In the last moments of World War II, a young German soldier fighting for survival finds a Nazi captain's uniform. Impersonating an officer, the man quickly takes on the monstrous identity of the perpetrators he is trying to escape from.
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The Captain follows Willi Herold (Max Hubacher), a German army deserter who stumbles across an abandoned Nazi captain's uniform during the last, desperate weeks of the Third Reich. Newly emboldened by the allure of a suit that he stole only to stay warm, Willi discovers that many Germans will follow the leader, whosoever that happens to be. A parade of fresh atrocities follow in the self-declared captain's wake, and serve as a profound reminder of the consequences of social conformity and untrammeled political power. Simultaneously a historical docudrama, a tar-black comedy, and a sociological treatise, The Captain presents fascism as a pathetic pyramid scheme, a system to be gamed by the most unscrupulous and hollow-souled.Written by
Music Box Films
Considering Robert Schwentke's previous movies, I don't think he was the right director for this film. I didn't particularly like his past work, and DER HAUPTMANN makes no difference. It is obviously a story worth being told, since the script is based on true events and Willi Herold did in fact exist and commit all those crimes depicted here, but the movie is extremely inconsistent and doesn't know what it wants to be.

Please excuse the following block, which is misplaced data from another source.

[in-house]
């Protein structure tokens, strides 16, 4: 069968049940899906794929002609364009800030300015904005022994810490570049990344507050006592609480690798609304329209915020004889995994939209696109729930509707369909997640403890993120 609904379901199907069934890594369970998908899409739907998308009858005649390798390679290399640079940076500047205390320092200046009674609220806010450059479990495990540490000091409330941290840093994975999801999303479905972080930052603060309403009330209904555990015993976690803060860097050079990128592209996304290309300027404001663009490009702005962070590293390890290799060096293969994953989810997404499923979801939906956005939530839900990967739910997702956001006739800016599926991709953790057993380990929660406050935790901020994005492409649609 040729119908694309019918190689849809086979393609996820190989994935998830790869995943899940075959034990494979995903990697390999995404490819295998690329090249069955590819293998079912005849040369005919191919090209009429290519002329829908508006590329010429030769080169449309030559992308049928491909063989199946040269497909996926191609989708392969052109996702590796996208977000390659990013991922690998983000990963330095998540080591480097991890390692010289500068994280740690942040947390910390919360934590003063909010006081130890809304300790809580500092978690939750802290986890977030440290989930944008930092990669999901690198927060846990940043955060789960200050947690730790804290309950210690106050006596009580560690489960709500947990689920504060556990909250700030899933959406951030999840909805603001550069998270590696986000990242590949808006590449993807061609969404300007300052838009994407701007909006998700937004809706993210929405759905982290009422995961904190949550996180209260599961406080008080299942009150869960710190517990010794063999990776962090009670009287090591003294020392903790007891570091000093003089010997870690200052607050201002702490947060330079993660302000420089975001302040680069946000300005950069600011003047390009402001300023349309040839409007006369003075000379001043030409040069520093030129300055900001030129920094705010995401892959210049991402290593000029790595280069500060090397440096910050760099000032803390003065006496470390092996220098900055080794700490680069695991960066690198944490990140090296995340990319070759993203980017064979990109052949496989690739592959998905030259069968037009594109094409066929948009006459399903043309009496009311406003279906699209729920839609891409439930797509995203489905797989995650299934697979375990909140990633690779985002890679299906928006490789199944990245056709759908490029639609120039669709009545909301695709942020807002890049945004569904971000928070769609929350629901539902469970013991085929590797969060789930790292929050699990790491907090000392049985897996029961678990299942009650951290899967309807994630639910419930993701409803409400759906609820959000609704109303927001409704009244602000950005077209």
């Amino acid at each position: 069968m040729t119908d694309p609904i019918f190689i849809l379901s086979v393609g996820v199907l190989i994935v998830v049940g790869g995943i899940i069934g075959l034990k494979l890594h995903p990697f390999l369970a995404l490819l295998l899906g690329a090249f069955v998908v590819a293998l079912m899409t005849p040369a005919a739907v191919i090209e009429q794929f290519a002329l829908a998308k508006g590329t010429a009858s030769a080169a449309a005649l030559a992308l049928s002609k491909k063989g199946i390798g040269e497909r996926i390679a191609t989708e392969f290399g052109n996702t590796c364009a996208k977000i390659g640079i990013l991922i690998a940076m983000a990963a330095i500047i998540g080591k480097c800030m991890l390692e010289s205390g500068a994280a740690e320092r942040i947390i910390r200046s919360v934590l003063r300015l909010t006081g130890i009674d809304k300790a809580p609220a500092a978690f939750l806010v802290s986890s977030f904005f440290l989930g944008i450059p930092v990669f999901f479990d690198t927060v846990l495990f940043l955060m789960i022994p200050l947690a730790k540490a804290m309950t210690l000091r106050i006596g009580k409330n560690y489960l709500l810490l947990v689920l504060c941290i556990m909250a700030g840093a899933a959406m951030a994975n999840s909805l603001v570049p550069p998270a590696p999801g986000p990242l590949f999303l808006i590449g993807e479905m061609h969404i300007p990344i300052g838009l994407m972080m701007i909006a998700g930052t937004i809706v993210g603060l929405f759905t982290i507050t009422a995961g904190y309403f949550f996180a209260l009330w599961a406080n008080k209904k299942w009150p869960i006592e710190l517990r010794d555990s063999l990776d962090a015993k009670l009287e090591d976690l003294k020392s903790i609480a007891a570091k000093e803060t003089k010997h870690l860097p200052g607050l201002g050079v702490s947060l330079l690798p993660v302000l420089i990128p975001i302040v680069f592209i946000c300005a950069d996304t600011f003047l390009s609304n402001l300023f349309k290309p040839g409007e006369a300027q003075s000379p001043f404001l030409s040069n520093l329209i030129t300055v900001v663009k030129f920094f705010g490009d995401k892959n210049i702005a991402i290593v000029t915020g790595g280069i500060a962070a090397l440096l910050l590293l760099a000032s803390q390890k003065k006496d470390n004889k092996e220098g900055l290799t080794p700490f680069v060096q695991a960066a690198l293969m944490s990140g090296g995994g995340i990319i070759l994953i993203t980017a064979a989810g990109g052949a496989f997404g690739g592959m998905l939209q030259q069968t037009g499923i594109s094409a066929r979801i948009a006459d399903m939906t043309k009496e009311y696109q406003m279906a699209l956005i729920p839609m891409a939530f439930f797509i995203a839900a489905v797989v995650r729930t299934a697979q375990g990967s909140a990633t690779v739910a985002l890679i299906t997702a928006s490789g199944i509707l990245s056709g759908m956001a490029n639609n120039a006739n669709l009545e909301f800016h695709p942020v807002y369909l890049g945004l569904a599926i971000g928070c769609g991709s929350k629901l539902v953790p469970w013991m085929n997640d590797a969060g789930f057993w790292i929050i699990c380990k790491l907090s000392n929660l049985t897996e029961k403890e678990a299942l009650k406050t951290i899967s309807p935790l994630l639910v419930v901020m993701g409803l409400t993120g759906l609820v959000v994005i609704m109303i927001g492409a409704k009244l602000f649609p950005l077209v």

The first scene right away felt very odd, with the "Feldgendarmerie" (basically military police) chasing Herold, simultaneously shooting, shouting and playing a trumpet. The depiction of events continues like that, in some scenes deadly serious and in others very grotesque and satirical, and it doesn't match well. Schwentke should have just sticked to one tone and went with it. Especially in the last act, when the main event is already over, the story goes completely nuts, with the main characters partying and apparently forgetting the war surrounding them.
You also never get an authentic feeling of World War II being in its last phase. I can't even specify what exactly I felt offputting, but the film just doesn't convey an authentic atmosphere. Especially the first part of the movie felt quite cheap and "acted".
This leads me to my biggest problem, which was the depiction of Herold's character, whose motivation remained very unclear and whose decisions just didn't make a whole lot of sense. I know that the core story here actually happened, but the portrayal of the main character's actions in the film just isn't consequent. At first he obviously just wants to escape death when dressing up as a captain, then he suddenly turns into a complete psychopath within a day or so. At least that's what his horrific actions are depicted as: the actions of a psychopath, who suddenly has full command. But Max Hubacher's acting just doesn't convey that. I don't know if the problem lies in the script or in his acting to be honest, probably a little of both.
To sum it up, this film was a mess tonally as well as story-wise. I know what Schwentke was trying to do, showing the problematic nature of power relations and the exploitation of those. But the result just felt weird and, most importantly for a story like that, it just didn't feel authentic and hence doesn't do the real victims of Herold justice.
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